Anna Staniszewski, Augusta Scattergood, Book Giveaway, Book Reviews, Glory Be, Mary Ann Rodman, Yankee Girl

Reviews of Glory Be and Yankee Girl plus a Book Giveaway

Thought for the Day:

“The ability to simplify means to eliminate the unnecessary so that the necessary may speak.”~Hans Hofmann, painter~
Some Gifts for My Writer Friends:
Click HERE for a fun little article telling about odd jobs some great authors had before they got their big breaks.

Randy Ingermanson has a terrific post on making your characters sound different from each other in dialog. Click HERE to read it. 
Becca Puglisi and Angela Ackerman have sage advice about the difference between Conflict & Tension. Not to be missed by writers. Click HERE
We have a WINNER! Nancy will be receiving a copy of The Adventurous Deeds of Deadwood Jones very soon. Congratulations, Nancy, and thanks for being a reader of my blog. I’ll be sending out the book this week. If you did not win, stay tuned. There will be another giveaway at the end of this post.

I have spent the past couple of days in the Deep South of the 1960s thanks to the wonderful time machine called Books. When I recently attended the Highlights workshop, one of our instructors was Augusta Scattergood, author of the widely acclaimed Glory Be. It was an absolute treat to spend time with her. She is a lovely and gracious person. A few weeks ago, Carol Baldwin wrote about a book, Yankee Girl, on her wonderful blog called (wait for it) Carol Baldwin’s Blog! If you missed her review (and giveaway that I did NOT win – 8-{ ), you can check it out HERE. After reading about it, I decided it needed to go right near the top of my TBR list. So this weekend, I was going to be spending a lot of time in a car (winter baseball tournament), so I took them both along and read them. Both are set in Mississippi in 1964 and have some things in common, but also have many differences.

Yankee Girl is set in Jackson, MS against the backdrop of the the beginning of school integration.

Alice Anne Moxley has just moved to Jackson because her father, an FBI agent has been transferred there to help with the expected violent reactions to the integration. Alice, a transplanted Yankee, is not welcomed in her new school. The kids pretty much shun her and refer to her as a Yankee, clearly a terrible insult. But Alice has no idea how bad in could be until Valerie Taylor, daughter of an African-American clergyman, comes into her class. Author Mary Ann Rodman, herself the daughter of an FBI agent who moved to Jackson in 1964, pulls no punches in this book and uses the vernacular of the local citizens in her fine book. It is a true coming-of-age story steeped in the history of its setting. This is a terrific read for anyone from middle grades on up.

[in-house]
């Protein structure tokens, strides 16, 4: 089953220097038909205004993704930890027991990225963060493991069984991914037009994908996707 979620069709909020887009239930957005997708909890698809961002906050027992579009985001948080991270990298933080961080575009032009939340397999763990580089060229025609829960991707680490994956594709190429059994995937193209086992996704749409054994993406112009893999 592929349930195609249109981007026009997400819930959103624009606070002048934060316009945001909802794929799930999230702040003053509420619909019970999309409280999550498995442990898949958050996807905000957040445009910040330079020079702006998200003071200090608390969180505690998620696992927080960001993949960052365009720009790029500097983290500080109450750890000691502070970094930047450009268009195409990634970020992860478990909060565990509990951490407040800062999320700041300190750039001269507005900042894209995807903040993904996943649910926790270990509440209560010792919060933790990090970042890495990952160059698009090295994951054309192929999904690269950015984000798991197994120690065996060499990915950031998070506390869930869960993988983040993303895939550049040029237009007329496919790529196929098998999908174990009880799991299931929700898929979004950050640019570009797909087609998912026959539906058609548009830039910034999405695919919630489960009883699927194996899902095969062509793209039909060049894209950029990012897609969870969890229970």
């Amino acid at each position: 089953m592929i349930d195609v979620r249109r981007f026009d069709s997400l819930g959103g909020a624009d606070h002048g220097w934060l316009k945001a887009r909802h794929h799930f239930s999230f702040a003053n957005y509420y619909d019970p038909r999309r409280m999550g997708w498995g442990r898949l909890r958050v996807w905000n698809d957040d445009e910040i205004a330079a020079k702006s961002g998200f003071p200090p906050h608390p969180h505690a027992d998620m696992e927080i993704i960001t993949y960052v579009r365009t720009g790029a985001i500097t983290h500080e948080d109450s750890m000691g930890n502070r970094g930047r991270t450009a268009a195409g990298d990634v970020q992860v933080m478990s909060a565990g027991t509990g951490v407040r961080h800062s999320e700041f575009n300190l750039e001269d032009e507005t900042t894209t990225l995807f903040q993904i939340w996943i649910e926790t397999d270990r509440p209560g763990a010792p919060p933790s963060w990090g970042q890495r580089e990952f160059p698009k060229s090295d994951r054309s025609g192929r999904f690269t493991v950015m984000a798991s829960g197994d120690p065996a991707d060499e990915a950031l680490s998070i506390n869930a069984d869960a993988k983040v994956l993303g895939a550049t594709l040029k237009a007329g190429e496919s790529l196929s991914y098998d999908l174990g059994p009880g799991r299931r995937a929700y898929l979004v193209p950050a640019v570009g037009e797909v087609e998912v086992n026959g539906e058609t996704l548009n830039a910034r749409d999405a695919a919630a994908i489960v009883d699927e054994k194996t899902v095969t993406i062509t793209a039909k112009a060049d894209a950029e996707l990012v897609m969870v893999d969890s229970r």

Augusta Scattergood
Glory Be is set in a small town in Mississippi, also in 1964. Gloriana Hemphill is eleven, but very close to her twelfth birthday. All of her birthdays since she could swim at a very young age have been celebrated with a party at the community pool. Glory is upset that no one seems interesting in helping her plan for her party, especially that her older sister Jesslyn is too busy to care. Now it is less than two weeks before that auspicious day, and Glory hears the pool is going to be closed. The official story is it is closing for repairs, but it is well-known around town it is being closed to avoid having it integrated. A new girl in town, Laura, is visiting for the summer from way up north in Ohio with her mother who has come to help set up a free clinic for the poor in town. Being with Laura is a real eye-opener for Glory, and the time and happenings in the town set Glory on a path to a fast spate of growing up. The writing is simply terrific, as is the story. I was absolutely transported by this book. I recommend it highly. I promise you will not regret this choice for your precious reading time. 

I borrowed Yankee Girl from the library and Augusta Scattergood autographed her book to my granddaughter Gracie, so I cannot give either of these wonderful books away. However, I promised a giveaway, so here you go. Anna Staniszewski wrote a very funny and clever book called My Very Unfairy Tale Life. I have a gently-read copy I am offering to one of my U. S. readers who is a follower (it’s free and easy – check to the right) and leaves a comment on this post, so do that. If you post my link on some social media or tweet it, let me know and you will get your name in the hat an extra time.

Don’t forget to check out all the Marvelous Middle-Grade Monday books at Shannon Messenger’s blog which you can find by clicking HERE.

 

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